Canada goose season opens Friday in Maryland and all across the Eastern Shore, except where Bill Sayler holds sway, hunters will be hiding in damp little holes in the ground, sqawking out goose sounds on wooden calls.

Not at Sayler's place. "If somebody brings a goose call to our blind we shoot it," he said.

He won't hide, either. At 6 feet 7, Sayler stands up tall when geese are flying around and waves at the birds like an airport traffic director bringing in a 747.

He's a true believer in a relatively new tactic for hunting Canadas, about 1 million of which spend the winter eating corn and soybean spillage on the Delmarva Peninsula. He and his three sons run a guide service called "The Flaggers." Instead of tooting on goose calls, they flap home-made styrofoam wings at passing flocks to lure them into range, and apparently it works.

Sayler, a student of such things, is convinced lack of motion on the ground is what scares geese away from conventional decoy sets. "Look at these birds," he said as he punched up a videotape of Canadas in a field. Sure enough, every few seconds one or another stretched its wings and flapped. Some even hopped off the ground.

"That's what we're trying to duplicate," he said.

Over the last 10 years he's built electrically powered flapper decoys, waved nylon flags and silhouette decoys over his head and even flown goose kites. Finally he designed the setup he thinks works best: a pair of plain, black, three-foot-long styrofoam paddleboards with handholds, which he waves overhead until the instant it's time to shoot.

It might sound ridiculous, but hunting tapes Sayler made outside his blind all end pretty much the same way -- with vees of geese shearing off big flocks and heading like homing pigeons for his spot.

Sayler admits last season was not his best. That was true across the goose fields of the Eastern Shore as unfavorable weather and wary geese combined to make life difficult for commercial guides.

But the hard times did nothing to shake his confidence in flagging, and he'll be hard at it again this weekend.

If flagging works it could be a boon to goose hunters like me who hate hiding. Normally, a paying gunner has to stay down in a covered pit all day while the guide watches the sky and works flocks with his call. When a few birds do get in range, the guide throws off the top of the blind and the gunners rise up, half-blind and bewildered. It's less than thrilling.

Much of the joy of goose hunting is watching the birds, anyway, which Sayler lets his parties in on. "I want my gunners standing up and ready when geese are flying," he said. "It scares the birds when three people jump up at the last second. They're going to flare off. But if you're flagging, you can stand there waiting and they come right in."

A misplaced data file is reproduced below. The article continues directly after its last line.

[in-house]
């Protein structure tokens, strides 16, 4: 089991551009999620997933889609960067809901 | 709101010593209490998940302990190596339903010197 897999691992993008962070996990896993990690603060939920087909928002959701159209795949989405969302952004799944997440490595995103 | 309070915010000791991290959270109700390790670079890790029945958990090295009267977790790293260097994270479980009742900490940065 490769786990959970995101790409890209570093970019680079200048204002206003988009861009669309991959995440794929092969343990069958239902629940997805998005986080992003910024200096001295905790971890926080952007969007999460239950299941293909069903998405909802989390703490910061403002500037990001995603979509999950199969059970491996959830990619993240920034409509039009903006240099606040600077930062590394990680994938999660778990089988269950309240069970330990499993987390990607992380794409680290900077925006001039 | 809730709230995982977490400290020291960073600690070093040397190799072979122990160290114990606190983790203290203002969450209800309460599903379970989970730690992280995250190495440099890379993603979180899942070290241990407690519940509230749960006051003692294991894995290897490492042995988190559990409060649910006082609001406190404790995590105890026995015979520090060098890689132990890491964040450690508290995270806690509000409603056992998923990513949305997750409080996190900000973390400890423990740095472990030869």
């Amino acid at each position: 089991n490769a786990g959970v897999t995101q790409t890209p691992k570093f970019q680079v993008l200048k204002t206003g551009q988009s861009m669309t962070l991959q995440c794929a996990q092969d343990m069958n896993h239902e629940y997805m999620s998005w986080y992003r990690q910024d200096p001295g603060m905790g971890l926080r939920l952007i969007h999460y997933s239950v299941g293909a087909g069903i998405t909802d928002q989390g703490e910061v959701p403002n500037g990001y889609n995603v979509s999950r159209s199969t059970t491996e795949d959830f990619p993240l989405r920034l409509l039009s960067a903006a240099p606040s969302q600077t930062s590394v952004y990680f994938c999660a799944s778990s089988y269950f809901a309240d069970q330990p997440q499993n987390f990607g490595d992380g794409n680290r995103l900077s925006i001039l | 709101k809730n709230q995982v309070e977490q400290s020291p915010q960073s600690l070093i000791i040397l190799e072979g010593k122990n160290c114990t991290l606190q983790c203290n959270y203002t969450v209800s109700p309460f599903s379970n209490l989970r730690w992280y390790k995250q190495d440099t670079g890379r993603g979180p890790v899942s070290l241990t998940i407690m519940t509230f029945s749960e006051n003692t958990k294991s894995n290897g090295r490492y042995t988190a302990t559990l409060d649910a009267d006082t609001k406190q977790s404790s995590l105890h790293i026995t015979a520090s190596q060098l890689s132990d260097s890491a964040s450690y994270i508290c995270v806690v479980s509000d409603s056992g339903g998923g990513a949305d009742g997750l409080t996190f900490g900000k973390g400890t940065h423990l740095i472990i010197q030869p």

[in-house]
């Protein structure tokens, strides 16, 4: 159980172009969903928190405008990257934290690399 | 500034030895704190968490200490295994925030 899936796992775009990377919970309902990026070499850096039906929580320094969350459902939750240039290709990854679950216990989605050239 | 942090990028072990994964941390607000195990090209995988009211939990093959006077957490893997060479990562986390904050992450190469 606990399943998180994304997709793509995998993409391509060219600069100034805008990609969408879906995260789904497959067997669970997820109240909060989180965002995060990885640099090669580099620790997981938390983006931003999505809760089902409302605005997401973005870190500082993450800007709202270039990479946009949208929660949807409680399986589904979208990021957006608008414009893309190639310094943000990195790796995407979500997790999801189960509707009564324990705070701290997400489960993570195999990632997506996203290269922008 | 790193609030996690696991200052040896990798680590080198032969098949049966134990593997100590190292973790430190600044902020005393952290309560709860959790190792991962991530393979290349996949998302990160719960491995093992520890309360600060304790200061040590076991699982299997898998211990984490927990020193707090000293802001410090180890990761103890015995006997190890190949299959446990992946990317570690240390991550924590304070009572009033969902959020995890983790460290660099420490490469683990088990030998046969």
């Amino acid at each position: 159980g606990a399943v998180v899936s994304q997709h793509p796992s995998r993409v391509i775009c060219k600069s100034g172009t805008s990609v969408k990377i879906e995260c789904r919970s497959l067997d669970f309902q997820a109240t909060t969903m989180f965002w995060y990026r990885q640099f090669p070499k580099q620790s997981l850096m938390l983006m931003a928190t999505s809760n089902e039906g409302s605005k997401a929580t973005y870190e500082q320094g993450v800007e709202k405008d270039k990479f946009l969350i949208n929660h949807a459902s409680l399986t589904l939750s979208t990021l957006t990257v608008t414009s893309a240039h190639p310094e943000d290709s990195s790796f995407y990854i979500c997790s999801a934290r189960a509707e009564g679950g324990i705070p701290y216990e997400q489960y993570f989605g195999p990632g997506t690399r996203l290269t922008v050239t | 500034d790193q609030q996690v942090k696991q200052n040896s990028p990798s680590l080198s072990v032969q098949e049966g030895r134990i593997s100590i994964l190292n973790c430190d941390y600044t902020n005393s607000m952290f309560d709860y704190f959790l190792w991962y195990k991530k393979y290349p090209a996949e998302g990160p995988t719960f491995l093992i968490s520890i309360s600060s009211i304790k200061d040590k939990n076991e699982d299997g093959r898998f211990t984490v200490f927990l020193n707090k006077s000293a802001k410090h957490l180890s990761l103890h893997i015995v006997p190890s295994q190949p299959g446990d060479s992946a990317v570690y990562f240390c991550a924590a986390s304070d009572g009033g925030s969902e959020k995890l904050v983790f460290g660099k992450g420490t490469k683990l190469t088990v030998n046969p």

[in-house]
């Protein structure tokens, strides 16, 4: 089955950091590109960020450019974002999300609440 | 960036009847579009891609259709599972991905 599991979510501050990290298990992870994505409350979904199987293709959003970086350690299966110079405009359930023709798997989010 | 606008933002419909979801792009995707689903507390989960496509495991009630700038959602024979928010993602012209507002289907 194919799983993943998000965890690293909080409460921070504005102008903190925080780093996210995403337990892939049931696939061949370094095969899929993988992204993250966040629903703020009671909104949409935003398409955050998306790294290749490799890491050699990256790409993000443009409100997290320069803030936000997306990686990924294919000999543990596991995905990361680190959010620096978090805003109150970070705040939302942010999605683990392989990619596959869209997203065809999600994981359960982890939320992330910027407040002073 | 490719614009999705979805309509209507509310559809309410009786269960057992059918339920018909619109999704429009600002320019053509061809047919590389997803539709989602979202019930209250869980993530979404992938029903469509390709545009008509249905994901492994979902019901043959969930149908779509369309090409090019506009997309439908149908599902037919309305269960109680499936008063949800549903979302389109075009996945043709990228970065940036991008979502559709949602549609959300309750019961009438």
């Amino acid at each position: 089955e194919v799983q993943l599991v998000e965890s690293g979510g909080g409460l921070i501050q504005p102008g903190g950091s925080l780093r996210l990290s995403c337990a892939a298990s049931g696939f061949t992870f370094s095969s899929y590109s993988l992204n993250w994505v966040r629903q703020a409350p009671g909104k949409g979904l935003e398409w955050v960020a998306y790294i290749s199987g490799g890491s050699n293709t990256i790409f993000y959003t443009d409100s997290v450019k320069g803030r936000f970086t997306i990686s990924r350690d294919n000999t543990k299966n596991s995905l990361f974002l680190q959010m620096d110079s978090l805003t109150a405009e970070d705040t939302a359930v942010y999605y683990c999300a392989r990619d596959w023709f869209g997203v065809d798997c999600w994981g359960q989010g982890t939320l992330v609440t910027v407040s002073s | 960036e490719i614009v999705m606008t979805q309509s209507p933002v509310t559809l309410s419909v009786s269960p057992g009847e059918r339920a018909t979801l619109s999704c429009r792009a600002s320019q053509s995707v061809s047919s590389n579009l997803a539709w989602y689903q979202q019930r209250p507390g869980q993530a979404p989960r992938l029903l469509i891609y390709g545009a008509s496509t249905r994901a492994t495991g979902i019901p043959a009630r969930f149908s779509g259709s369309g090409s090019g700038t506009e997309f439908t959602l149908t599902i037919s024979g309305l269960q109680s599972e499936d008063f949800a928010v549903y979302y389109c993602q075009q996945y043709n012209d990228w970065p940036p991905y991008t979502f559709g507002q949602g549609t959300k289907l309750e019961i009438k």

By way of demonstration, Sayler ran more tapes in his living room in Bradshaw, Md., just outside Baltimore. They showed geese sailing into pit blinds full of rowdy-looking characters making a ruckus. "I was sitting in the decoys in a folding chair when I made these tapes," said Sayler.

He doesn't use goose calls because he doesn't think geese can hear them, and you can't flag and blow a goose call at the same time.

Other rules he and sons Mike, John and Billy break at the blinds they lease on the Shore?

"Most folks like bad weather, but we like sunny days when the geese can see us flagging," said Sayler. "We hate clouds."

Where most waterfowlers use heavy, 12-gauge shotguns, the Saylers favor lighter 20-gauges. They say flagging brings the birds close enough for 20-gauge shots.

"And we don't care where we hunt, as long as it's in the flyway," said Sayler. "People say one farm is better than another, but I don't care. As long as we can see geese, we can bring 'em in."

Sayler said he learned about flagging from Charlie Gunther, who used to toss his decoys in the air and splash the water with his hands to simulate action on the shallow Susquehanna Flats.

Nowadays many Eastern Shore guides will wave a black nylon flag on a pole to get the attention of distant flocks, but Sayler is the only one I've seen who keeps at it until the geese practically land on him.

One other nice thing: He's cheap. Sayler and his sons run half-day hunts, mostly so they can get back to their day jobs after lunch. For information on his guide service or on the styrofoam flags, write him at 12227 Philadelphia Rd., Bradshaw, Md. 21021.